Trump’s Last Ditch Drive To Salvage His Tax Bill In Congress

Trump's tax billTrump at the White House

The Obamacare fiasco taught Mr Trump that securing an overall majority in Congress fails to provide him with a winning hand when sensitive issues are at stake. He wrongly thought he could scrap his predecessor’s heritage in medical insurance by exerting pressure only on the Republican camp.

Now he faces a similar challenge to his headline electoral promise to axe taxes. His pledge to undertake a sweeping change in fiscal rules and procedures, aimed at simplifying and enhancing economic performance, have passed largely unnoticed. His dubious rhetoric roused huge suspicions about his ultimate goal: ensuring those better-off paid less, including big corporations. All his efforts to allay such distrust have failed completely.

To make matters worse, the Republicans loitered around the idea of imposing heavy import duties to raise extra income, an initiative Paul Ryan has managed to curb amid widespread concern in the business community. They now face the incredibly tough task of matching the figures. Should their reform bring about a noticeable imbalance in public finances, it would prove short-lived, falling under the automatic sunset clause applicable in such cases.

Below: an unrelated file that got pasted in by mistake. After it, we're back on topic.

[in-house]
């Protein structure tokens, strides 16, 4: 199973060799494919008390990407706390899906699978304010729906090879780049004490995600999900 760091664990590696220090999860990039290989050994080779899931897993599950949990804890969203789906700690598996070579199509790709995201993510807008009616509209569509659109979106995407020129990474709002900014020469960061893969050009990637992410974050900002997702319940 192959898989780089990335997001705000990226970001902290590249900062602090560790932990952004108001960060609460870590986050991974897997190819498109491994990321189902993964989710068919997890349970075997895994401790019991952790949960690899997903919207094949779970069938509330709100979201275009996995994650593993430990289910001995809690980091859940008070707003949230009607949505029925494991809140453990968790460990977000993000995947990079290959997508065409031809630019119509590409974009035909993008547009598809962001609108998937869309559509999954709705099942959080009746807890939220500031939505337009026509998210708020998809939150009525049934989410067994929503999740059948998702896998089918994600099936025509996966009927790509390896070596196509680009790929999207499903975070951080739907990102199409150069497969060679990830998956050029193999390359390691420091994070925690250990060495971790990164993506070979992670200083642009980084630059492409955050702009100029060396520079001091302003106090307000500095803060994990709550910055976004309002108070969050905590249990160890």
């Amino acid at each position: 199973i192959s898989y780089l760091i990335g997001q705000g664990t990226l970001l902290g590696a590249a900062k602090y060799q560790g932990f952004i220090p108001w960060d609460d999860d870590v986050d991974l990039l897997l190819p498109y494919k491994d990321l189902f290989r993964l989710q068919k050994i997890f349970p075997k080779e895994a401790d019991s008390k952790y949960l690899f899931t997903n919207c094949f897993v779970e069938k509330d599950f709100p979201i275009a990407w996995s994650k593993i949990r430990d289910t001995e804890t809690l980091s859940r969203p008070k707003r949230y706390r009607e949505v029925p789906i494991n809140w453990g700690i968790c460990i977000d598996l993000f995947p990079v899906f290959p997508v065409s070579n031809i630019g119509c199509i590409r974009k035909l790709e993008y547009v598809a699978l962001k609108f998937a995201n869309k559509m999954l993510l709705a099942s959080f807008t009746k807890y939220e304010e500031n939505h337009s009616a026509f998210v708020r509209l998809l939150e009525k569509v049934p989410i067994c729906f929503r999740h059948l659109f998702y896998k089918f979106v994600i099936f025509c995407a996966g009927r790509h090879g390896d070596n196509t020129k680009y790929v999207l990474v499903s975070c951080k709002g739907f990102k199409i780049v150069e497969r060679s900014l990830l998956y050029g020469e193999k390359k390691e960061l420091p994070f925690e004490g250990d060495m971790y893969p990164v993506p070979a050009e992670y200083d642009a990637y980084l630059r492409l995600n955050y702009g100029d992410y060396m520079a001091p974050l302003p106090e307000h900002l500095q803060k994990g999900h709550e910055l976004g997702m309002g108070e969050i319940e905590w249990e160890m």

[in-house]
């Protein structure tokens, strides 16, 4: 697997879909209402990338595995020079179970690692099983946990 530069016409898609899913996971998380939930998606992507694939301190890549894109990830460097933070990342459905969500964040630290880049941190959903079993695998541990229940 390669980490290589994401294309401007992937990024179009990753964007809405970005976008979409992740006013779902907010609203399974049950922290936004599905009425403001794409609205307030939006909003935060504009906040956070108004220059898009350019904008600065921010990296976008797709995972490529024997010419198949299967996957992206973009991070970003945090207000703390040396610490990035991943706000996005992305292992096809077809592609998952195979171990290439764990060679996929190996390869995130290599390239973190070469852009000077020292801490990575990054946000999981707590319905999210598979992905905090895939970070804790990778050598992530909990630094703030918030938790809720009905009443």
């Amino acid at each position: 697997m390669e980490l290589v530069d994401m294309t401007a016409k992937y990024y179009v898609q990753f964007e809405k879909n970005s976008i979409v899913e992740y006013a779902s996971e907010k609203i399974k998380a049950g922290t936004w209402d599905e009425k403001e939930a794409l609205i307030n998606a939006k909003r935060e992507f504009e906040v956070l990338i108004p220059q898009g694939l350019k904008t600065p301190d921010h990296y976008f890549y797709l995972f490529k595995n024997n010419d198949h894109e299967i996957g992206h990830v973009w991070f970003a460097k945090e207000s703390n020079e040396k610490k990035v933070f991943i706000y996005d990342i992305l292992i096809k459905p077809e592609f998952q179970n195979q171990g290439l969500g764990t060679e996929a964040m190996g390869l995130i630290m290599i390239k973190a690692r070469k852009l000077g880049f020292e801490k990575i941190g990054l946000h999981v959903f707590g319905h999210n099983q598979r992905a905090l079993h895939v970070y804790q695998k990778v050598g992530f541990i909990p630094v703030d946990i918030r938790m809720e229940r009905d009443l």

Mr Trump has decided to cajole the Democrats this time round by calling on them to support the bill. Who is likely to oppose measures supporting domestic activity and jobs? Who would dare to dump moves to make life easier for taxpayers? Who could refuse a rebate for the badly scarred middle-class? There is a straightforward answer, which will certainly hit the target. All those, be it Democrats or trade unionists, who believe such flamboyant promises are nothing more than a bait for carrying out a complete tax overhaul to the benefit of the rich and the detriment of others.

Aware of the severe difficulties facing his proposal, Mr Trump has launched a nation-wide campaign in an attempt to salvage it. And time is running out for Congress. After deciding to totally amend the bill, it is proving to be incapable of reaching a minimum consensus on its shape and content. Nervousness is increasing among businesses, the current uncertainty curtailing investment and merger plans. The economy is taking a heavy toll as the stalemate turns increasingly unbreakable.

Even if the blame mainly lies with the Republicans in Congress, should Mr Trump fail in this capital endeavour, his whole political agenda would fall apart. He better use the Mexican palisade as his private Wailing Wall and prepare himself for the worst to come.

About the Author

JP Marin Arrese
Juan Pedro Marín Arrese is a Madrid-based economic analyst and observer. He regularly publishes articles in the Spanish leading financial newspaper 'Expansión'.